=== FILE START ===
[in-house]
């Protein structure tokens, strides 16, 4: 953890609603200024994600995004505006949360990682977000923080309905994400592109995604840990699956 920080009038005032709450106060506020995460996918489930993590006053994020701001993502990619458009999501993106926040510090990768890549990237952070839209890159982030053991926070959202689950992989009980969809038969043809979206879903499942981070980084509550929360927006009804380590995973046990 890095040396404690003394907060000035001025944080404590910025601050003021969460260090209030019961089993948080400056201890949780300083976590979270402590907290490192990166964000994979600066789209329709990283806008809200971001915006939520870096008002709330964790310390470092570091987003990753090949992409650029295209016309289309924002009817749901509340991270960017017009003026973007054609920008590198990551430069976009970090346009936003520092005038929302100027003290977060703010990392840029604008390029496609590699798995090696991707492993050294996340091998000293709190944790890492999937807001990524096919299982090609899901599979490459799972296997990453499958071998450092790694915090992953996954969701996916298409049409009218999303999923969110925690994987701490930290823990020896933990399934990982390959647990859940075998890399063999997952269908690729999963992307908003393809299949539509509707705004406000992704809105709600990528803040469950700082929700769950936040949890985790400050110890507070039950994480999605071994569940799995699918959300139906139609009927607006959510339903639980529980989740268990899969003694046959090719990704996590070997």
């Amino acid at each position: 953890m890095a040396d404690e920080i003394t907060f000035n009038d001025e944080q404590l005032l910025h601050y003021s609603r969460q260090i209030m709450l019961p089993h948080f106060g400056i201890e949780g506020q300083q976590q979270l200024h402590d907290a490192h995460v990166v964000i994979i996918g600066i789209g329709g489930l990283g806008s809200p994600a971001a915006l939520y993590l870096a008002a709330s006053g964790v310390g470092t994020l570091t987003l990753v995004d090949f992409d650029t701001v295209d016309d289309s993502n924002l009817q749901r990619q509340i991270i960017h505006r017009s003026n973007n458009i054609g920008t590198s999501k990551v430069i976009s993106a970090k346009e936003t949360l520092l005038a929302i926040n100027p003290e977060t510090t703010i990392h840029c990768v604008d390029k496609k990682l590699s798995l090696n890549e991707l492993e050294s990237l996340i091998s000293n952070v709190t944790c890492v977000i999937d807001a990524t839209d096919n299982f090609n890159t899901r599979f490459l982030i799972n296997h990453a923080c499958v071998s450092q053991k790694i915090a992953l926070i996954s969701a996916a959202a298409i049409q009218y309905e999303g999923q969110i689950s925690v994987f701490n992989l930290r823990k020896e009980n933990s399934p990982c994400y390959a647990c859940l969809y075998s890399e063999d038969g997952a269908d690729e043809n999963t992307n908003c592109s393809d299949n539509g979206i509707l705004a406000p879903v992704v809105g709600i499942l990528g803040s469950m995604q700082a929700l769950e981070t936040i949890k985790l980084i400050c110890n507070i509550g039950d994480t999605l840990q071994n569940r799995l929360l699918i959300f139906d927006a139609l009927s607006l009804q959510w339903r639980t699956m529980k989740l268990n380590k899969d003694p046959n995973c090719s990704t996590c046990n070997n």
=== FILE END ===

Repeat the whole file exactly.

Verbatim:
[in-house]
């Protein structure tokens, strides 16, 4: 953890609603200024994600995004505006949360990682977000923080309905994400592109995604840990699956 920080009038005032709450106060506020995460996918489930993590006053994020701001993502990619458009999501993106926040510090990768890549990237952070839209890159982030053991926070959202689950992989009980969809038969043809979206879903499942981070980084509550929360927006009804380590995973046990 890095040396404690003394907060000035001025944080404590910025601050003021969460260090209030019961089993948080400056201890949780300083976590979270402590907290490192990166964000994979600066789209329709990283806008809200971001915006939520870096008002709330964790310390470092570091987003990753090949992409650029295209016309289309924002009817749901509340991270960017017009003026973007054609920008590198990551430069976009970090346009936003520092005038929302100027003290977060703010990392840029604008390029496609590699798995090696991707492993050294996340091998000293709190944790890492999937807001990524096919299982090609899901599979490459799972296997990453499958071998450092790694915090992953996954969701996916298409049409009218999303999923969110925690994987701490930290823990020896933990399934990982390959647990859940075998890399063999997952269908690729999963992307908003393809299949539509509707705004406000992704809105709600990528803040469950700082929700769950936040949890985790400050110890507070039950994480999605071994569940799995699918959300139906139609009927607006959510339903639980529980989740268990899969003694046959090719990704996590070997």
């Amino acid at each position: 953890m890095a040396d404690e920080i003394t907060f000035n009038d001025e944080q404590l005032l910025h601050y003021s609603r969460q260090i209030m709450l019961p089993h948080f106060g400056i201890e949780g506020q300083q976590q979270l200024h402590d907290a490192h995460v990166v964000i994979i996918g600066i789209g329709g489930l990283g806008s809200p994600a971001a915006l939520y993590l870096a008002a709330s006053g964790v310390g470092t994020l570091t987003l990753v995004d090949f992409d650029t701001v295209d016309d289309s993502n924002l009817q749901r990619q509340i991270i960017h505006r017009s003026n973007n458009i054609g920008t590198s999501k990551v430069i976009s993106a970090k346009e936003t949360l520092l005038a929302i926040n100027p003290e977060t510090t703010i990392h840029c990768v604008d390029k496609k990682l590699s798995l090696n890549e991707l492993e050294s990237l996340i091998s000293n952070v709190t944790c890492v977000i999937d807001a990524t839209d096919n299982f090609n890159t899901r599979f490459l982030i799972n296997h990453a923080c499958v071998s450092q053991k790694i915090a992953l926070i996954s969701a996916a959202a298409i049409q009218y309905e999303g999923q969110i689950s925690v994987f701490n992989l930290r823990k020896e009980n933990s399934p990982c994400y390959a647990c859940l969809y075998s890399e063999d038969g997952a269908d690729e043809n999963t992307n908003c592109s393809d299949n539509g979206i509707l705004a406000p879903v992704v809105g709600i499942l990528g803040s469950m995604q700082a929700l769950e981070t936040i949890k985790l980084i400050c110890n507070i509550g039950d994480t999605l840990q071994n569940r799995l929360l699918i959300f139906d927006a139609l009927s607006l009804q959510w339903r639980t699956m529980k989740l268990n380590k899969d003694p046959n995973c090719s990704t996590c046990n070997n």